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New Study Finds You’re Less Likely To Die Under The Care Of A Female Doctor

If all doctors were women, there would be 32,000 fewer deaths per year

A just-released study in JAMA Internal Medicine found that female doctors practicing in hospitals achieved significantly lower 30-day mortality and readmission rate than their male counterparts, despite earning less pay than men do.

The study reviewed 1.5 million cases of 30-day elderly hospitalizations between 2011 and 2014. Among those subject, those treated by women had a lower mortality rate (11.07% vs. 11.49% for men) and a lower readmission rate (15.02% vs. 15.57%).

Those might seem like very narrow discrepancies, but extrapolated for the population as a whole, that translates to 32,000 fewer 30-day deaths under the care of female doctors.

While this particular study doesn’t examine the causes for the gap, earlier studies have examined the differences in practice between male and female medical profession, which demonstrate women are more likely to follow clinical guidelines, offer proactive, rather than reactive care, and offer psychological treatment to patients. Further, the authors state that female doctors “have a more patient- centered communication style, are more encouraging and reassuring, and have longer visits than male physicians.”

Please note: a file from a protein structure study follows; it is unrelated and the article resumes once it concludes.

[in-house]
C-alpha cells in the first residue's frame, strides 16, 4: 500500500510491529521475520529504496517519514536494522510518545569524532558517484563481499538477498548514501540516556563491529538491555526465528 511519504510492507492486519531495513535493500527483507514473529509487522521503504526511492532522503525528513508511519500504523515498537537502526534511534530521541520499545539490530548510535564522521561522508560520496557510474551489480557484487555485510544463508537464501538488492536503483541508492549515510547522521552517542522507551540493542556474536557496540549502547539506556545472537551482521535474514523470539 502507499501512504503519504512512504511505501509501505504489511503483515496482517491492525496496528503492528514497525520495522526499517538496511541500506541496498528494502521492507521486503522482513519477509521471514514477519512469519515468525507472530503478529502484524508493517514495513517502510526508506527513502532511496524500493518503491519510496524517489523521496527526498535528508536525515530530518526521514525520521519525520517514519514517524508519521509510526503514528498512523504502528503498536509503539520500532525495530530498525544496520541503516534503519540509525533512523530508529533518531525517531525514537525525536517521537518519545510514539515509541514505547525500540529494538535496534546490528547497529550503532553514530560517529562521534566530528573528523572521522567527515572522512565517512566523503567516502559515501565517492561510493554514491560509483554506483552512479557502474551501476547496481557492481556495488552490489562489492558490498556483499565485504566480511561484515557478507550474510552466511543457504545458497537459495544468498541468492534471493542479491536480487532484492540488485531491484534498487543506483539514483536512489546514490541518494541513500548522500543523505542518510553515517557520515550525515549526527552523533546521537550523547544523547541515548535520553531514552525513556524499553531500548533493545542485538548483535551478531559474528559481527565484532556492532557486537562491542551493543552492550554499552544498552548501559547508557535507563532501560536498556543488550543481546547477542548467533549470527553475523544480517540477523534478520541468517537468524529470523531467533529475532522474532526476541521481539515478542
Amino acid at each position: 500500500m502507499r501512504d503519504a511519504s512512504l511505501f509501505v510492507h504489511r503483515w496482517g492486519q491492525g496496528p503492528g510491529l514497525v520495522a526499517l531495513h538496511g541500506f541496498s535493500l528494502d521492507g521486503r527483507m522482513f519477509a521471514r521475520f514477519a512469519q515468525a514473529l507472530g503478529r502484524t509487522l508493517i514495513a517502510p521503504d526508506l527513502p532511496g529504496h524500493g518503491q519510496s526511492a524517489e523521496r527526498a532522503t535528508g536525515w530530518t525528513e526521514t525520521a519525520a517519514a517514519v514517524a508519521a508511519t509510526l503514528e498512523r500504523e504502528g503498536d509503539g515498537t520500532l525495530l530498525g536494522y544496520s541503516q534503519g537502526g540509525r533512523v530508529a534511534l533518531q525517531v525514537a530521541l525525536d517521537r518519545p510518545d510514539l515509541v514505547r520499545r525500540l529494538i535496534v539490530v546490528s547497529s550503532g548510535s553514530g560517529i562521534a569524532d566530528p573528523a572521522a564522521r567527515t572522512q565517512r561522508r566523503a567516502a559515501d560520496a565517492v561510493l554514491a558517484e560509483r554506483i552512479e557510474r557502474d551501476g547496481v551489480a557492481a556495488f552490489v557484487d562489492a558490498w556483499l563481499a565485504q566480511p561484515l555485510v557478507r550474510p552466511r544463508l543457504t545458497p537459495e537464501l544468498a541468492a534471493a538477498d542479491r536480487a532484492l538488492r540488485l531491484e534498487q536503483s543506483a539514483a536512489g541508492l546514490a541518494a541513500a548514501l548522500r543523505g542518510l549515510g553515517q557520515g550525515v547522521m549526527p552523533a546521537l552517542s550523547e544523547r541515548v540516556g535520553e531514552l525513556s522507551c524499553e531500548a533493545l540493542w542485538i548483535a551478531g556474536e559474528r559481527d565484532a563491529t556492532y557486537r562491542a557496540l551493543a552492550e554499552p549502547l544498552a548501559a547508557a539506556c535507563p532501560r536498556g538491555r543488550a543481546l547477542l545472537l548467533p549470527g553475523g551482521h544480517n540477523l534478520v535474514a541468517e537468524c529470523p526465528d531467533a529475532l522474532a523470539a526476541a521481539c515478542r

Even without clarity of context, many find the results to be compelling based on stats alone:

Using their findings as a springboard, the researchers behind the study also took pains to point out, via an editorial, that not only are practicing female doctors earning less, but female academic physicians do, too.

It’s only fitting that their academic findings would be tied to the pay inequality issue, which they state thusly:

These findings that female internists provide higher quality care for hospitalized patients yet are promoted, supported, and paid less than male peers in the academic setting should push us to create systems that promote equity in start-up packages, career advancement, and remuneration for all physicians.

While it’s unlikely that direct action on the pay front will stem from this study alone, it’s yet another reminder of the systematic inequality that doesn’t just affect equal doctors, but in this case, possibly better doctors.

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